Social-media mavens routinely lump Menlo Park, Calif.'s Facebook Inc. (Nasdaq:FB) and San Francisco's Twitter Inc. (NYSE:TWTR) together as the dynamic duo of the industry. This comparison is probably inevitable, anyway, because these are by far the two most popular, influential and widely discussed forms of social media today. But it’s a mistake to do so from an investment perspective.
The Profit Problem
Facebook, which in February marked its 10th anniversary, has the illustrious number of 1.2 billion users and is a profitable enterprise. Twitter, which just celebrated its eighth anniversary, has a meager (by comparison) 232 million-plus monthly users and has not earned a profit.
Twitter, which has a market cap of $27 billion, lifted the veil when it filed documents before its initial public offering last November. The company said it had experienced a loss of $69 million in the first six months of 2013 on revenue of $254 million.
Twitter’s prospects look good, however, as revenue jumped to $317 million by the end of last year from $28 million back in 2010. The research company eMarketer projected that Twitter’s revenue from advertising sales would increase in excess of 100% by the conclusion of this year.
That is crucial considering roughly 85% of Twitter’s revenue originates from advertising found on its website. Twitter covets traffic growth on the site because it charges advertisers based on the level of interaction that content sparks. The advertiser ultimately tends to pay Twitter per click or re-tweet. Twitter counts on its ability to reach a wide range of the social-media universe and this is a strength in its own sales pitches to Madison Avenue media buyers.
A Growing, Younger Audience
“The beauty of the Twitter advertising platform is the ads are just tweets, and instead of just going organically to your followers, they go to your followers and then whoever else you want to target them to,” Twitter CEO Dick Costolo told Fortune magazine last year.
According to the Pew Research Internet Project of December 2013, roughly 18% of online adults currently use Twitter, a bump up from the 16% who did so in 2012. Crucially, adoption levels are especially high among younger adults.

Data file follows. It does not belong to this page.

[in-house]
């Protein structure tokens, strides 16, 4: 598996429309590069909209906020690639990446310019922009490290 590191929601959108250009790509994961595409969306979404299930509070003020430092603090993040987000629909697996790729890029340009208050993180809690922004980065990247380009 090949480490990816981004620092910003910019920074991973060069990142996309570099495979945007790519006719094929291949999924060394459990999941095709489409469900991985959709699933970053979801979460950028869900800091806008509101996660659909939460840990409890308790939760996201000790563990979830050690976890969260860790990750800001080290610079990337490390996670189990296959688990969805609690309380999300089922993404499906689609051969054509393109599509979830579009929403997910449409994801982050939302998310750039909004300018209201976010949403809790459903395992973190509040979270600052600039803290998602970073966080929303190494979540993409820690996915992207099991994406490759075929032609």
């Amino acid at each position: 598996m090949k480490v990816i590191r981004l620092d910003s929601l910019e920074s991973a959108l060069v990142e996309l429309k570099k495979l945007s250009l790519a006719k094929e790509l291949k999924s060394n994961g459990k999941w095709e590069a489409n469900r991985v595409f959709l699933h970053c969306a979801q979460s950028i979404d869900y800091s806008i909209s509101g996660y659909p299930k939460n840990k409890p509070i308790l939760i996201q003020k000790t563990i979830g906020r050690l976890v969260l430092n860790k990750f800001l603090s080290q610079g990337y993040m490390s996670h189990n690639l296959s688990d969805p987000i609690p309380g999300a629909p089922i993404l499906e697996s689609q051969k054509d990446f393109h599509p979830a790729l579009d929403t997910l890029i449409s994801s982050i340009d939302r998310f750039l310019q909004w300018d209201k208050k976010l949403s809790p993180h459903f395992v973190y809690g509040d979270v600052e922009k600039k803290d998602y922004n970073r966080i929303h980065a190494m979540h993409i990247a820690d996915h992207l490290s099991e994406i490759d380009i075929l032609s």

Twitter works hard to make sure its users have a satisfying experience when they take the time to either tweet or read Twitter’s content. Bringing people back again and again to Twitter is an essential component of its appeal to advertisers.
Active Users Want Instant Content
For those who will still persist in making the big comparison, Twitter’s content trumps that of Facebook in two critical areas: its timeliness and topicality. For the most part, users partake in Facebook in a rather casual fashion, based largely on how much time they may have on their hands at a given moment.
On the other hand, people peruse Twitter more actively, especially when they want instant information, in real-time, about a breaking-news event. Or, say they’re watching a television show and want to join the Twitter-sphere by issuing comments and reading what other folks are saying about the same program.
The same principle holds true when users are attending a sports event, movie, concert or play. They have a yearning to communicate and Twitter proves to be a very effective way of reaching out. This process enables Twitter’s advertisers to format their ads to more than a Twitter user’s general enjoyment and demographic features – but also to what that individual is doing at the time they glimpse the ad.
Remember, Twitter distributed the breaking story of its initial public offering by using… Twitter. Immediately afterward, thousands of users promptly retweeted the breaking news, underscoring Twitter’s use as a news distributor.
Fortune dubbed Twitter “the CNN of the Internet,” but there is a crucial difference between the two organizations. CNN has to maintain a hugely expensive infrastructure to carry out its operations. Twitter breaks news, meanwhile, on the cheap, as its user base provides valuable content. (For my two cents, I can tell you that I discovered the bombshell that the United States had killed Osama bin Laden by reading my Twitter feed.)
The Bottom Line
Twitter has established itself as an indispensable tool – obsession? – in the social-media ecosystem. President Obama has a Twitter account. So do your favorite sports stars, entertainers and authors. So, probably, do you – and that’s the whole point.
Disclosure- At the time of publication, the author did not own shares of any company mentioned in this article.
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